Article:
Advertisement

Blog

Why Do We Need SystemC-AMS?

Recently, on March 19, Accellera announced SystemC AMS 2.0 providing an extended set of capabilities for system-level mixed-signal modeling. They described it as a set of extensions that define a uniform and standardized modeling approach that can be used in combination with digitally-oriented ESL design methods, supporting a design refinement methodology for functional modeling, architecture exploration, and virtual prototyping of embedded analog/mixed-signal systems.

So, now we have Verilog-AMS, VHDL-AMS, SystemVerilog-AMS, UML-MS and SystemC-AMS. I don't know if I am the only one but I am left scratching my head wondering why we need so many? Now I understand that SystemC addresses a different market than say Verilog or even SystemVerilog and that the merging of OSCI and Accellera happened much later than this work was started but it seems to me as if there is a huge amount of wasted effort going on here. It was bad enough during the language wars when Verilog and VHDL both had to be supported by all of the tools, but what a mess we are creating for the poor EDA companies that are being asked to support four languages and interfaces.

I talked to one person in the industry who asked to be anonymous because that company is still evaluating their strategy for SystemC-AMS. He said the roots of the language came from a European funded program. At present, there appeared to be little market interest outside of Europe. This starts to smell very much to me like the language wars all over again. The other problem for the EDA companies — and this has been a consistent problem with SystemC — is that there are reference implementations. This makes it a lot more difficult for an EDA company to provide the necessary investment and to get a return from it. The market expects a price of zero and that means no incentive for the EDA companies to provide support.

Having painted a negative picture, I need to provide some balance. The first is that SystemC is somewhat unique in that it provides the ability to directly integrate different models of computation into a single kernel and that is what they are doing here. Version 1.0 contained a type of dataflow engine and with the 2.0 release that has been extended to a Dynamic Timed Data Flow. This enables intelligent control of things such as the time step, rate or delay and that means greater efficiency. Modeling oscillators with variable frequencies (e.g., clock recovery) or capturing jitter is not possible when using constant time steps. In order to allow modeling of such systems, it is required to be able to change the time step continuously during simulation. So, it would appear as if SystemC-AMS has something to offer that the others don't have. Time will tell if that is important enough to the entire community.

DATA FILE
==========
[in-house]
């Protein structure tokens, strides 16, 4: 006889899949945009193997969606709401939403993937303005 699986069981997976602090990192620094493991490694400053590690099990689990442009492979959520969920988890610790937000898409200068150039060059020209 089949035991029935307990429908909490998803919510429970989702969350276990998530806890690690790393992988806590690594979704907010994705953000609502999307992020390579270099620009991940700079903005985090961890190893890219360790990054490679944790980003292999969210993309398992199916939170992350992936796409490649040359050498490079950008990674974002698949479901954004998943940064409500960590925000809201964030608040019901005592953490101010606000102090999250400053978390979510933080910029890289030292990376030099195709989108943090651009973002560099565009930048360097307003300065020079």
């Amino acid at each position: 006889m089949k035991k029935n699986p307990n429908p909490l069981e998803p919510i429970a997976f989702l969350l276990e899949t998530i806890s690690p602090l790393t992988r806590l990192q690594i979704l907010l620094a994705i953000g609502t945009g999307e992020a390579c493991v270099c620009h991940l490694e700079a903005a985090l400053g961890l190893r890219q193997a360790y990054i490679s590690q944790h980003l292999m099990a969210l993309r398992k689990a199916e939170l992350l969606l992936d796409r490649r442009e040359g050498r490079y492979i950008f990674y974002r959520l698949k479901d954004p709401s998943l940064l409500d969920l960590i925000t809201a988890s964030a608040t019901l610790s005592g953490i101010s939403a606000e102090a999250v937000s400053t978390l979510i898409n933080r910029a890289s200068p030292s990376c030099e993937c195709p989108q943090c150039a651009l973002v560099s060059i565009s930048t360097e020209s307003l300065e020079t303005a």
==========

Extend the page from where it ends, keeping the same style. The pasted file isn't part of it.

However, I can't help but wonder if there isn't a better way. The DPI in SystemVerilog allows SystemC to be easily incorporated with little no performance penalty. If this is true (and please correct me if I am wrong) we should only need one set of AMS extensions to serve both environments. Within SystemVerilog it is also important that those extensions extend from the design part of the language into the testbench so that mixed-signal verification environments can be created and things such as coverage are equally extended to measure progress on all parts of the design.

I would love to hear the opinions of others but I certainly need to see some evidence to show that all of these are necessary and useful to the community.

9 comments on “Why Do We Need SystemC-AMS?

  1. amrutah
    April 12, 2013

    I feel, another problem is that the in case of reusability of some design, we have to port the model from one language to othe, since the customer would prefer a System C flow rather than the Verilog AMS flow.  Adding to a lot of confusion and wastage of time..

  2. BrianBailey
    April 12, 2013

    The original concept behind Ptolemy was a good one in that it allowed multiple models of computation (and thus languages) to be integrated together and the whole simulation extended at any time. I know that there were a few commercial adaptations of this but none that were successful – please corerect me if I am wrong on that. It still seems to me as if that was the right concept and not trying to cram everything into a single language.

  3. MartinB.
    April 12, 2013

    I do not understand the fuzz and your fustration of “yet another AMS language”. In the digital world we now have Verilog, VHDL, SystemVerilog and SystemC. The diversity started there. We all understand how history evolved and what the place is of these languages in the EDA eco-system. Would you really expect that for AMS extensions we can only have one definition, ignoring the fact that AMS at the system-level requires different triggering and synchronization schemes than AMS at the Verilog-AMS level?